MoAF to come up with stern laws and levy heavy penalties on culprits
Poaching in the country, like in many other nations, is fast becoming rampant with reports of confiscation and clandestine incidents happening frequently.
Recently, the police in Gasa and officials of Jigme Dorji National Park (JDNP) arrested a 33-year-old man for poaching musk deer on
the night of November 7, while three men are still at large. This was the second arrest made by the police and park officials within a week’s time in the same locality.
The trend of poaching in Bhutan is increasing, going by the number of cases in which the poachers are being apprehended within the park territories and protected areas in the country.
In another confrontation, police and park officials have caught two men, aged 18 and 25, on the night of November 2 on allegations of poaching.
Last year, three long-time poachers were apprehended in Neshingborang village, Nganglam under Pemagatshel by the forest officials for hunting down a leopard. The poachers had trapped and killed the leopard using poison left in the carcass of a horse left as a bait.
The JDNP Park Manager, also the national focal person for Tiger Conservation, Lhendup Tharchen said that the grounds on which poaching is rampant in the country is yet to be determined, but people believe it to be a lucrative business, therefore, is known to be encouraging people.
“Though we do not have a market for it in Bhutan, people fetch hefty amounts outside, which is why poaching, is increasing these days,” he said. He added that another reason could be lack of knowledge about laws or sheer ignorance. Moreover, the laws in place are neither very severe nor stern.
Lhendup Tharchen also said that lack of resources, especially human resources and vast forest coverage is also impeding the inspection carried out by the forest officials.
According to the head of Wildlife Conservation Division, Sonam Wangchuk, nabbing the poachers within the territory of the park and protected areas is due to less severity of penalty imposed on the poachers. Hence, he said that revision of the fines and penalties for protected species under section 82 (7) of the Forest and Nature Conservation Rules, 2006, pertaining to the tiger (Panthera tigris) and the snow leopard (Uncia uncia) has been revised.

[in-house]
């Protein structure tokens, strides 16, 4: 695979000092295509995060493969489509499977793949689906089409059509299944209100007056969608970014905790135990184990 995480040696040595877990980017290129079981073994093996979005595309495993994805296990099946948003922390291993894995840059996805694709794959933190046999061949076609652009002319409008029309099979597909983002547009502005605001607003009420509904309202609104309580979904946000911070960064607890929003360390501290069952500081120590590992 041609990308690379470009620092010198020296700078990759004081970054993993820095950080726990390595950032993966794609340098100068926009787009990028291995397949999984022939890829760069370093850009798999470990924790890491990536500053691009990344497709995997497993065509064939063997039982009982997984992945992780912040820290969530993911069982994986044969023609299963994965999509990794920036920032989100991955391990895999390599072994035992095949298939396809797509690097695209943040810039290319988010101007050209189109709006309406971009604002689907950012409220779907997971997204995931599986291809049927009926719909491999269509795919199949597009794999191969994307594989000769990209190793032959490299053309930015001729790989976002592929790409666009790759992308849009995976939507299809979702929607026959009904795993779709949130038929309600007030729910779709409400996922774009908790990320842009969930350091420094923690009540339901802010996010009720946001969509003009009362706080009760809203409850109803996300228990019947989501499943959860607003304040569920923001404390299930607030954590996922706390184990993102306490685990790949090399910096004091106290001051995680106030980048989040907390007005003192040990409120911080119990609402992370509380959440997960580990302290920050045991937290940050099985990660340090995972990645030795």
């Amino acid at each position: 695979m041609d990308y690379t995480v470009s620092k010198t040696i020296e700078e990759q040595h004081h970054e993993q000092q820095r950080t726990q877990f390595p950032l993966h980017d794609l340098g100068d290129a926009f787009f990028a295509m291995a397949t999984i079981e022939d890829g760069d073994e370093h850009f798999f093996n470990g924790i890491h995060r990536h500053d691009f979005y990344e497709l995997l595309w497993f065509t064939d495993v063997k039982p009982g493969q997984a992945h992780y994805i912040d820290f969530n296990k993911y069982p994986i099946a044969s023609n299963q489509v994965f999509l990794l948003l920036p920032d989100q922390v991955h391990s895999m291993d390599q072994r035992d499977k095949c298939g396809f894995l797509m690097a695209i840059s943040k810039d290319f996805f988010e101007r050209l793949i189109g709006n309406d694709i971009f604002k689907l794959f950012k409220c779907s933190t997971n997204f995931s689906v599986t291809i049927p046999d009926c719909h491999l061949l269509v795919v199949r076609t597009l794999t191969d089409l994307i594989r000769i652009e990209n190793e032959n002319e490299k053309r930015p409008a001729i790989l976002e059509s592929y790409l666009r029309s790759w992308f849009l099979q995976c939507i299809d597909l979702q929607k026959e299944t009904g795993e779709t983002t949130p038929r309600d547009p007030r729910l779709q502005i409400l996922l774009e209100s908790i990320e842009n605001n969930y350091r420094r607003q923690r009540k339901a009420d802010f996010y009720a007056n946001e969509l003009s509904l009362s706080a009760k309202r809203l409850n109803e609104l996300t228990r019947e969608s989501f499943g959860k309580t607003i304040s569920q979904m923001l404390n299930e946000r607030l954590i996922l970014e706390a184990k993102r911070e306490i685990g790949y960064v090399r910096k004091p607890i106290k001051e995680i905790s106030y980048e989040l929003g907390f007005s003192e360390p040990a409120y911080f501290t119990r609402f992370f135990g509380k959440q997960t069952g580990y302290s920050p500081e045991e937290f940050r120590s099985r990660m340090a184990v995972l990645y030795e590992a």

He added that the poachers are either too complacent with the fines and penalties imposed on them or show a sheer ignorance of the Forest and Nature Conservation Rules. Therefore, he said imparting the existing rules would discourage people into poaching.
When asked about the expectation of the WCD in curbing poaching with the new revision of fine and penalties, Sonam Wangchuk said that he is optimistic as the new law would deter people from poaching and possessing the parts of animals.
“Revision of penalty is not intended to slap poachers with heavy penalties, but to discourage them from doing an act,” Sonam Wangchuk said.
The new law would levy a fine of Nu 0.5mn to any person found in an act of making an attempt to catch or injure the most conserved species, tiger and snow leopard.
Further, the revised law has also states, any person found in an unpermitted taking, destroying, capturing and trade of their parts and products regardless of whether the animal was taken, destroyed or captured in Bhutan, or elsewhere will be levied a fine of Nu 1mn or a penalty of imprisonment which may extend up to ten years or both.
Meanwhile, any animal parts or products possessed by the offender would be confiscated and shall impose fines accordingly, for instance, for the entire set of skin, the fine would be Nu 0.3mn, the fine levied on a set of bones is Nu 0.3mn, for claws at Nu 5,000 each, and canine at Nu 10,000 each.
The offender will also be charged for the missing parts of the species killed. The missing of bones would be levied Nu 0.05mn, any other parts Nu 10,000 each, missing in parts of skin Nu 0.05mn.
The firm laws in place are expected to curb poaching and illegal wildlife trade in the country which has increased in recent times.
It is estimated that there are around 100 tigers in Bhutan and the global tiger population is estimated to be around 3,062 to 3,948. In early 2008, Bhutanese forest officials found pug marks and photographic evidence that tigers in Bhutan were also being found at the snowline.
Meanwhile, Forest Protection and Surveillance Unit (FPSU) in their study ruled out that poaching is a low risk and high value profession where poachers escape with flexible penalties after being caught.
In their findings, the most pressing issues in wildlife trade is the Asian big cat Royal Bengal tiger, snow leopard, leopard cat, musk deer for musk pod, and Himalayan Black bear for its paws. FPSU has also caught poachers trading in elephant and rhinoceros parts being moved to China through Bhutan from India.
As per the FPSU official, in some situation, Bhutan has become a route of trading illegal wildlife parts, especially elephants and rhinoceros. “Poachers in Bhutan are increasingly into such illegal act as the demand from Chinese counterpart increase.”
The old law according to the FPSU was not acting as deterrence to poachers.